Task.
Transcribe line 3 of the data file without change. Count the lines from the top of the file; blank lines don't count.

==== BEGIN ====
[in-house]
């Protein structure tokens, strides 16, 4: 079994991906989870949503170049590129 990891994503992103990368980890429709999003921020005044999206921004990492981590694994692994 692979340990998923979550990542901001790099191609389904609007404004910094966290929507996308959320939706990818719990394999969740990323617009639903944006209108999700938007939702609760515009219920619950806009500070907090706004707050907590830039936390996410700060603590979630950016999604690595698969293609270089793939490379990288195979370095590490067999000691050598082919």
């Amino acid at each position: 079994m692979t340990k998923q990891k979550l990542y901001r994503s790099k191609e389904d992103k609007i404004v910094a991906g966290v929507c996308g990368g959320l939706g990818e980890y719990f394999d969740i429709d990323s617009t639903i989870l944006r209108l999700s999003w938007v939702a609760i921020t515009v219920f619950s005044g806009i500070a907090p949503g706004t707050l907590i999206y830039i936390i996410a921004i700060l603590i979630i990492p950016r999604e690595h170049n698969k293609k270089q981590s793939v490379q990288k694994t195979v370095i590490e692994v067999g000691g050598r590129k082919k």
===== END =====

């Amino acid at each position: 079994m692979t340990k998923q990891k979550l990542y901001r994503s790099k191609e389904d992103k609007i404004v910094a991906g966290v929507c996308g990368g959320l939706g990818e980890y719990f394999d969740i429709d990323s617009t639903i989870l944006r209108l999700s999003w938007v939702a609760i921020t515009v219920f619950s005044g806009i500070a907090p949503g706004t707050l907590i999206y830039i936390i996410a921004i700060l603590i979630i990492p950016r999604e690595h170049n698969k293609k270089q981590s793939v490379q990288k694994t195979v370095i590490e692994v067999g000691g050598r590129k082919k």